This post is part of our Walk This Way series, designed to share The Walking Classroom experiences of teachers and students across the United States. This post provides a glimpse into Kathie Yonemura’s class.
With the amount of over-testing these days, I am reluctant to simply give a test for the sake of a grade. However, you can assess student comprehension in other ways besides a written test.
Even Conversations Can Count!
Although many Walking Classroom podcasts can serve as stand-alone lessons, I usually use them as supplemental material. Sometimes we listen to a podcast as an introductory lesson. In that case, I may use the quiz from the teacher’s guide as a pre-test and post-test. Other times, I incorporate the information from the podcast into a bigger unit and do not test the podcast specifically.
TWC podcasts elicit deep conversations. Using the discussion questions from the Teacher’s Guide, I can easily listen in on student responses and thoughts. Jotting down anecdotal notes while observing the conversations has been very eye-opening and helpful in gauging student understanding.
Struggling Readers See Success!
My struggling readers cannot always access written information at grade level. However, many of those same students have excellent listening comprehension. With The Walking Classroom, these students see success and I love it!
They tend to excel on the written quizzes after walking. On the other hand, my students who usually learn new material quickly, are not focused on the podcast while walking and therefore, do not do as well on the quizzes! Listening to podcasts has been a great way to highlight different learning modalities and think about how to develop those areas that are not yet their strengths.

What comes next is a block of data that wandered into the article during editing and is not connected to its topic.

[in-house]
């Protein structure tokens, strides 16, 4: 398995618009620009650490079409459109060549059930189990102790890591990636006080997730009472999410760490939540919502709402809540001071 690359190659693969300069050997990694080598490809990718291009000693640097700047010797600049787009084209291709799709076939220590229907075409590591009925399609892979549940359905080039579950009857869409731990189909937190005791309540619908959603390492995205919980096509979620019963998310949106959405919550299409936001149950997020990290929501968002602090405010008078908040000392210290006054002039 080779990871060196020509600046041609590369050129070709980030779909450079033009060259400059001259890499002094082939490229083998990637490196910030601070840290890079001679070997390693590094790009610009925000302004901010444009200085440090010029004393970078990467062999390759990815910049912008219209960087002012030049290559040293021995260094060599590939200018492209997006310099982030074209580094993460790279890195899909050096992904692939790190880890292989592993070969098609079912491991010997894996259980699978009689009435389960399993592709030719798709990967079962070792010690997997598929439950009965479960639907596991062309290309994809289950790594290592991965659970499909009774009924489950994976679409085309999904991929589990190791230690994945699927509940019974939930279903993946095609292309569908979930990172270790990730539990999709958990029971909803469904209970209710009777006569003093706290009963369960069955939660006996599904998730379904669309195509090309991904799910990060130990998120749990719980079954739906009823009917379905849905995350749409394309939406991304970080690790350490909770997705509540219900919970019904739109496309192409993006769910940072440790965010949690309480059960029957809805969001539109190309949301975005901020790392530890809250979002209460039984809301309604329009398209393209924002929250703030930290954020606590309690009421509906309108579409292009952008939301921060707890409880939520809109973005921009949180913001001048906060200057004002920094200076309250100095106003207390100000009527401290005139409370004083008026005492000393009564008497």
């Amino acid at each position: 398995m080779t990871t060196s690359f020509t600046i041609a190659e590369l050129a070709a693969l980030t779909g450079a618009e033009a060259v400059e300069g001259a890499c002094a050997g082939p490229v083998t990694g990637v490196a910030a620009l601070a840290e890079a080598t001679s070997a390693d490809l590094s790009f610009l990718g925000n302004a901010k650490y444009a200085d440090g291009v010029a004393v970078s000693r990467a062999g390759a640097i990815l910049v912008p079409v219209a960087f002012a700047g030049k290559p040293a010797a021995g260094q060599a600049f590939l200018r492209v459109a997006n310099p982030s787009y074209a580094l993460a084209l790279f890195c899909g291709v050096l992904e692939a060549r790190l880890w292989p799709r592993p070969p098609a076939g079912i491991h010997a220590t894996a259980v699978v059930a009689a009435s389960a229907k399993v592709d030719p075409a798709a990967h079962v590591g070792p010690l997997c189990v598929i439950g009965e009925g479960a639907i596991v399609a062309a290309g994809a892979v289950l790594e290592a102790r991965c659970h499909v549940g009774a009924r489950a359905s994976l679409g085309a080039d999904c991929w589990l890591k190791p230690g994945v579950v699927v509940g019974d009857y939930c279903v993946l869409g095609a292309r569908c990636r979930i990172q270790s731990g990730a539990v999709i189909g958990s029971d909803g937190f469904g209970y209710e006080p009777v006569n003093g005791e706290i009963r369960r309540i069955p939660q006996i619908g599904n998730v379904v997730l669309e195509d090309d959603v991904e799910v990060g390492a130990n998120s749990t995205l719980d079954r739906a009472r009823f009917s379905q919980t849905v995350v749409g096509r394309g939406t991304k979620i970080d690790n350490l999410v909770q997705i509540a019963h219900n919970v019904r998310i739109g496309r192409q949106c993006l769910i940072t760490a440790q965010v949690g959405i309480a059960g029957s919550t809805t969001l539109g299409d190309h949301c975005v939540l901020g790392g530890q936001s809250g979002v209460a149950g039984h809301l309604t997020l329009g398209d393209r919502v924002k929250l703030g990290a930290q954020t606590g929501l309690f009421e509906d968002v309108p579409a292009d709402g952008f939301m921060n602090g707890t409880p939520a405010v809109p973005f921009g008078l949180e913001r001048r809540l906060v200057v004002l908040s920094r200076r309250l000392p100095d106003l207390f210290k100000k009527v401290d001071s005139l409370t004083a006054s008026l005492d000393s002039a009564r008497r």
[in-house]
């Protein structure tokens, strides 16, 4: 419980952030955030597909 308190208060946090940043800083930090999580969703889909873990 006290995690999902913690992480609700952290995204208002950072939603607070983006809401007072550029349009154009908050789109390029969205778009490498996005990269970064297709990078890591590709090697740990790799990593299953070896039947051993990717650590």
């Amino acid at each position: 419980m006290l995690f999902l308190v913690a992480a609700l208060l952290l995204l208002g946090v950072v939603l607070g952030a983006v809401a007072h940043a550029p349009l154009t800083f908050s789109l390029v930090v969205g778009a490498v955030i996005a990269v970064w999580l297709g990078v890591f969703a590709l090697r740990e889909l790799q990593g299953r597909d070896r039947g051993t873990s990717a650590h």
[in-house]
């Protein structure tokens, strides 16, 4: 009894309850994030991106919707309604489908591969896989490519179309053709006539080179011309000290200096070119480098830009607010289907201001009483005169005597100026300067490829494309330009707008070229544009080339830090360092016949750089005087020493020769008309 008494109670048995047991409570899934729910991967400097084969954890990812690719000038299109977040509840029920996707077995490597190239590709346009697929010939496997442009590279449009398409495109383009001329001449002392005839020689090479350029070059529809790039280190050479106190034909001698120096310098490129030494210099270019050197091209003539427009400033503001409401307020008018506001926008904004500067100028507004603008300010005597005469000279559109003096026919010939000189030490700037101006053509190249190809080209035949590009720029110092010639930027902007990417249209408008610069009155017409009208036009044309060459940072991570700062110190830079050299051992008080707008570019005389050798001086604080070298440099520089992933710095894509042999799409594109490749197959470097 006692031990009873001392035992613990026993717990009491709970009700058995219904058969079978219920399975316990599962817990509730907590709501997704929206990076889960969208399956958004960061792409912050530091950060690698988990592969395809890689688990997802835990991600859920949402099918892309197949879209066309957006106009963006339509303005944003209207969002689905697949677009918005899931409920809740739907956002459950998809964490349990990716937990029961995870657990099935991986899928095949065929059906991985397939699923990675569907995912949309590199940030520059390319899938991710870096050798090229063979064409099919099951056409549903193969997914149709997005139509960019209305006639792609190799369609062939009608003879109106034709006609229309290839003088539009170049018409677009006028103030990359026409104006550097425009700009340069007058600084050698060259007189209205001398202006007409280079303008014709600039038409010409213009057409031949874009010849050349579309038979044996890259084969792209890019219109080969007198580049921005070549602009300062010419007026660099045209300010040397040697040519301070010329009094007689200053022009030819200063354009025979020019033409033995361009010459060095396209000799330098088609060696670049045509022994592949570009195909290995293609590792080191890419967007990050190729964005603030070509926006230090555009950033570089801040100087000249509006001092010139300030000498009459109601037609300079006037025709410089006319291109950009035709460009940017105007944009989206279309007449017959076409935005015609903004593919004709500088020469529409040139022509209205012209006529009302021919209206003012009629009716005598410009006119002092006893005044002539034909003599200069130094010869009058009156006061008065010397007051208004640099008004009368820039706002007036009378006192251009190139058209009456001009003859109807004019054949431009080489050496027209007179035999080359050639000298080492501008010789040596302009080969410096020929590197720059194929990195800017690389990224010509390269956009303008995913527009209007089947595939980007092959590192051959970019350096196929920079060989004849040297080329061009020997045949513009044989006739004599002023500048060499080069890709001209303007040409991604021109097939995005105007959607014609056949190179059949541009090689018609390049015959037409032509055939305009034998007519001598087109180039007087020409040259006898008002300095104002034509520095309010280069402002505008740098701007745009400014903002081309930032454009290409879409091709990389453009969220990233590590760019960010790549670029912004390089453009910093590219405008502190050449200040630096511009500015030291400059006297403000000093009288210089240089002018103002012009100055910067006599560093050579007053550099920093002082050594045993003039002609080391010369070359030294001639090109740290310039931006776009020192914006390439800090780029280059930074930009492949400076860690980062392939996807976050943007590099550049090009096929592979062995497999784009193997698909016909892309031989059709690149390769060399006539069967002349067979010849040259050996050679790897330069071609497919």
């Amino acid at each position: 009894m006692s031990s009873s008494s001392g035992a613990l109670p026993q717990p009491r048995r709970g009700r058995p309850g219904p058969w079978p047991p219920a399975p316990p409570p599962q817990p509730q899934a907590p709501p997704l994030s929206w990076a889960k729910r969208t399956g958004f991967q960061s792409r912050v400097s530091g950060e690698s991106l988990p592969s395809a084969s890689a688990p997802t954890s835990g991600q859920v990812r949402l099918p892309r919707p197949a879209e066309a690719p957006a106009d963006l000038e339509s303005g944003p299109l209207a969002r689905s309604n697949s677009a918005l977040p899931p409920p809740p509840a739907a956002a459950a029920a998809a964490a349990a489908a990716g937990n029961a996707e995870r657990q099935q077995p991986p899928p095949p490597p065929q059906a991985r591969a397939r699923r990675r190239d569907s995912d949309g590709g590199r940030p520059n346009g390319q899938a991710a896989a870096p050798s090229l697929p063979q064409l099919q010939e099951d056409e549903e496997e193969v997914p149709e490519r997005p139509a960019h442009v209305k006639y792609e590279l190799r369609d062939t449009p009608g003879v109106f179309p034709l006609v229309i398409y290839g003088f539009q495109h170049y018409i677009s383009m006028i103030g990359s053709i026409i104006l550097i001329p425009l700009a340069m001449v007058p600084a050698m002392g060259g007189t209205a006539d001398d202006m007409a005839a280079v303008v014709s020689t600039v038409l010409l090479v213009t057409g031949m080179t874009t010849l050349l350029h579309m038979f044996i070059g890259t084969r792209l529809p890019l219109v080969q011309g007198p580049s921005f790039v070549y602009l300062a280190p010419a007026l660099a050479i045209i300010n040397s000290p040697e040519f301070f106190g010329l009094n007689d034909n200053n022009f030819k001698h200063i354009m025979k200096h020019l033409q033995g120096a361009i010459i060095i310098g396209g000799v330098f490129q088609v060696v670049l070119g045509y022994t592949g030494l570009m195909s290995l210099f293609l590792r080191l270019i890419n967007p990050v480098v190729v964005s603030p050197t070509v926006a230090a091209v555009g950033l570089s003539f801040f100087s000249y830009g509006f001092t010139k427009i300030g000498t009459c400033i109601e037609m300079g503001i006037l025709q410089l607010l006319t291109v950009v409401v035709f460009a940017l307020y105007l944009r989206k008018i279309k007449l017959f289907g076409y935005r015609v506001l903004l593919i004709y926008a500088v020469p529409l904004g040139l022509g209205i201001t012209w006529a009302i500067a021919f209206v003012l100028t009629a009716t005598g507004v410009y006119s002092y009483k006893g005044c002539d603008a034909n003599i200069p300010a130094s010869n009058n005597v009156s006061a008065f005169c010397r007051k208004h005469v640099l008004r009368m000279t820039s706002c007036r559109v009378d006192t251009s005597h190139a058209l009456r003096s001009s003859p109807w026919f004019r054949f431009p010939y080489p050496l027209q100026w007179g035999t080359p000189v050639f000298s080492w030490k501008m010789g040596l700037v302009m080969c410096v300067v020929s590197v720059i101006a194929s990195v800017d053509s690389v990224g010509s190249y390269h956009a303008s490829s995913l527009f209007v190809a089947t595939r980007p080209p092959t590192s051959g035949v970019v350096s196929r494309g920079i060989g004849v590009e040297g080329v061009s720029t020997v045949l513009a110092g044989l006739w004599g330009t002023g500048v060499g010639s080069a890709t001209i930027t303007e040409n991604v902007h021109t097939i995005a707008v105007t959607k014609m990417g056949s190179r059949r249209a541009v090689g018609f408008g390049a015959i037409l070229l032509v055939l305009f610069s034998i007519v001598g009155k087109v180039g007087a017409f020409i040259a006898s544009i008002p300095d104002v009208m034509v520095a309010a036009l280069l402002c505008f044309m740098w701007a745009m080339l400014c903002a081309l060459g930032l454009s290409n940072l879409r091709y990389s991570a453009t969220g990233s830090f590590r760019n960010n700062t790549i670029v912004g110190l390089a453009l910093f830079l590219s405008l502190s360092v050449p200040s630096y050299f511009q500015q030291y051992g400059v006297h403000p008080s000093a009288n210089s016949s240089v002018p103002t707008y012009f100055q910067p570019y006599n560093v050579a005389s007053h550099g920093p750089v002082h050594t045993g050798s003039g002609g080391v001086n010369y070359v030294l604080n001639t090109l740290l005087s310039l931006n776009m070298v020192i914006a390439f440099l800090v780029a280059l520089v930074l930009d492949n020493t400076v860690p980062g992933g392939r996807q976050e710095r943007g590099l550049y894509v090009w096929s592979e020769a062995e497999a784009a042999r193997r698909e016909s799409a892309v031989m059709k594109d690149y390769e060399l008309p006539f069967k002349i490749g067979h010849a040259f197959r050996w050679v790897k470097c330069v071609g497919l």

Another quick and interactive way to assess what my students have learned from the podcasts is to take the questions from the quizzes or write a few additional questions from the information given in the teacher’s guide and use them in an online platform such as Kahoot! or Plickers.
Plickers is an assessment tool that allows teachers to collect on-the-spot formative assessment data without the need for multiple devices or paper and pencil. Kahoot! is an online game show style tool to administer quizzes, discussions or surveys. It is a game-based classroom response system played by the whole class in real time.
My kids are so motivated by playing both Plickers and Kahoot! And the best part is that both systems save response data by student; giving teachers information about which questions were understood by all students, as well as which questions were confusing to students. Both platforms also break down data by student percentage scores, should you need that information.
There’s not one right way to assess student understanding. Using a variety of authentic methods allows for the most well-rounded picture of each student.
Fourth Grade Teacher
Hesby Oaks Leadership Charter School